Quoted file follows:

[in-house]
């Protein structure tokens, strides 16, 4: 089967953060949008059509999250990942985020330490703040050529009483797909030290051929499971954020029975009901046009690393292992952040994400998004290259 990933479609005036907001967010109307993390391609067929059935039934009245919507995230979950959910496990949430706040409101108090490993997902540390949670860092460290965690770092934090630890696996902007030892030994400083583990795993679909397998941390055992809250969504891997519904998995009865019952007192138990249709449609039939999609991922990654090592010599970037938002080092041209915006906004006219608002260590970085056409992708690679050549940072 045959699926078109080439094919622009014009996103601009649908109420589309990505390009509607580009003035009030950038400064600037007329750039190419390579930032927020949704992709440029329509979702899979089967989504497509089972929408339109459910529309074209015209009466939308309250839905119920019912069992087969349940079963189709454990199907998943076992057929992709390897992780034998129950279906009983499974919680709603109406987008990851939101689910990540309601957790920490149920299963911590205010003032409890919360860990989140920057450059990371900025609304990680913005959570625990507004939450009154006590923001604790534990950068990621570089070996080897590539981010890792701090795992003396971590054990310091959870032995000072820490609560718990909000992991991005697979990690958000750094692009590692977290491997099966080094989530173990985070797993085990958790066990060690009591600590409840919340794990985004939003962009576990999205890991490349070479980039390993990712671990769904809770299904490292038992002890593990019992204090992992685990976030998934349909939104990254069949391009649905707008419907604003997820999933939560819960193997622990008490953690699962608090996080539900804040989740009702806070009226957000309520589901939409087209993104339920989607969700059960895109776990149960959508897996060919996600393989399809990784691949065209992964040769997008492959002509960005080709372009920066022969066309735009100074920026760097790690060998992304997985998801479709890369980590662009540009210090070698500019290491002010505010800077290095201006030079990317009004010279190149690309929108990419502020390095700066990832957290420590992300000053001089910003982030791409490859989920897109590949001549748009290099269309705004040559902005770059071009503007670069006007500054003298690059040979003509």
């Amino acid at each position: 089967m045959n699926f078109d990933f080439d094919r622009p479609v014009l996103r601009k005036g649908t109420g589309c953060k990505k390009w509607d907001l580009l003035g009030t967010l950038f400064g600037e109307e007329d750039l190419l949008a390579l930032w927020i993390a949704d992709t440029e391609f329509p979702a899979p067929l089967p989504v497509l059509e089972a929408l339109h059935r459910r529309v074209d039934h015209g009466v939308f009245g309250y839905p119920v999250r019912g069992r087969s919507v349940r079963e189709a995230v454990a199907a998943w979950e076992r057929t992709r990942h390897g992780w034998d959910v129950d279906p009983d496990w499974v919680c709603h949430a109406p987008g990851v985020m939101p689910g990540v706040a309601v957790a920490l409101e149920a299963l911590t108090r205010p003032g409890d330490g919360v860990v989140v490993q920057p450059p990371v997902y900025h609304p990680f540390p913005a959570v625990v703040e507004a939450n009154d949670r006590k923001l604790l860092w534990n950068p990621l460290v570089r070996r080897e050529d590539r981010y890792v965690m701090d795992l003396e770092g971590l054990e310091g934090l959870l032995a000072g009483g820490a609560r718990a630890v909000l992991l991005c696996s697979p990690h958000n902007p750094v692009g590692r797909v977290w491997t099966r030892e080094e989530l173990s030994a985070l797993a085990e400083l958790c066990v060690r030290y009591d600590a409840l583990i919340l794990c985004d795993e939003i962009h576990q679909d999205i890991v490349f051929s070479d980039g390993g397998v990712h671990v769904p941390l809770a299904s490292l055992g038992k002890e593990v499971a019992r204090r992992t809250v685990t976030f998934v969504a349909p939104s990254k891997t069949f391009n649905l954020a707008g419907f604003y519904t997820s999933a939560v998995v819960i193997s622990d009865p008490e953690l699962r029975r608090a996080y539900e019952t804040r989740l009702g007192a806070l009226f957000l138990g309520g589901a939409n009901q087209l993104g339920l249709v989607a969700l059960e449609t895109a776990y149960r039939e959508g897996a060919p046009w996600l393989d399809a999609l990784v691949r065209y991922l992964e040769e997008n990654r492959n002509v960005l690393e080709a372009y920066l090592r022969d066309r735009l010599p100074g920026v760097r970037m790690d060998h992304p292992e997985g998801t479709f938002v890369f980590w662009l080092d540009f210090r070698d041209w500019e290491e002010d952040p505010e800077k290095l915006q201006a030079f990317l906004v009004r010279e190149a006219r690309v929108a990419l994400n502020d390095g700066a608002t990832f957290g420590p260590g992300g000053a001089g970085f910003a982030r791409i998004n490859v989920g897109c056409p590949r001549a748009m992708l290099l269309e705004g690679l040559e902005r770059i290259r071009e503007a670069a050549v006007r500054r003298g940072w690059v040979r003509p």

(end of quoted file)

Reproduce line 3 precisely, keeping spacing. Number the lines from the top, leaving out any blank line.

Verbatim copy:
């Amino acid at each position: 089967m045959n699926f078109d990933f080439d094919r622009p479609v014009l996103r601009k005036g649908t109420g589309c953060k990505k390009w509607d907001l580009l003035g009030t967010l950038f400064g600037e109307e007329d750039l190419l949008a390579l930032w927020i993390a949704d992709t440029e391609f329509p979702a899979p067929l089967p989504v497509l059509e089972a929408l339109h059935r459910r529309v074209d039934h015209g009466v939308f009245g309250y839905p119920v999250r019912g069992r087969s919507v349940r079963e189709a995230v454990a199907a998943w979950e076992r057929t992709r990942h390897g992780w034998d959910v129950d279906p009983d496990w499974v919680c709603h949430a109406p987008g990851v985020m939101p689910g990540v706040a309601v957790a920490l409101e149920a299963l911590t108090r205010p003032g409890d330490g919360v860990v989140v490993q920057p450059p990371v997902y900025h609304p990680f540390p913005a959570v625990v703040e507004a939450n009154d949670r006590k923001l604790l860092w534990n950068p990621l460290v570089r070996r080897e050529d590539r981010y890792v965690m701090d795992l003396e770092g971590l054990e310091g934090l959870l032995a000072g009483g820490a609560r718990a630890v909000l992991l991005c696996s697979p990690h958000n902007p750094v692009g590692r797909v977290w491997t099966r030892e080094e989530l173990s030994a985070l797993a085990e400083l958790c066990v060690r030290y009591d600590a409840l583990i919340l794990c985004d795993e939003i962009h576990q679909d999205i890991v490349f051929s070479d980039g390993g397998v990712h671990v769904p941390l809770a299904s490292l055992g038992k002890e593990v499971a019992r204090r992992t809250v685990t976030f998934v969504a349909p939104s990254k891997t069949f391009n649905l954020a707008g419907f604003y519904t997820s999933a939560v998995v819960i193997s622990d009865p008490e953690l699962r029975r608090a996080y539900e019952t804040r989740l009702g007192a806070l009226f957000l138990g309520g589901a939409n009901q087209l993104g339920l249709v989607a969700l059960e449609t895109a776990y149960r039939e959508g897996a060919p046009w996600l393989d399809a999609l990784v691949r065209y991922l992964e040769e997008n990654r492959n002509v960005l690393e080709a372009y920066l090592r022969d066309r735009l010599p100074g920026v760097r970037m790690d060998h992304p292992e997985g998801t479709f938002v890369f980590w662009l080092d540009f210090r070698d041209w500019e290491e002010d952040p505010e800077k290095l915006q201006a030079f990317l906004v009004r010279e190149a006219r690309v929108a990419l994400n502020d390095g700066a608002t990832f957290g420590p260590g992300g000053a001089g970085f910003a982030r791409i998004n490859v989920g897109c056409p590949r001549a748009m992708l290099l269309e705004g690679l040559e902005r770059i290259r071009e503007a670069a050549v006007r500054r003298g940072w690059v040979r003509p």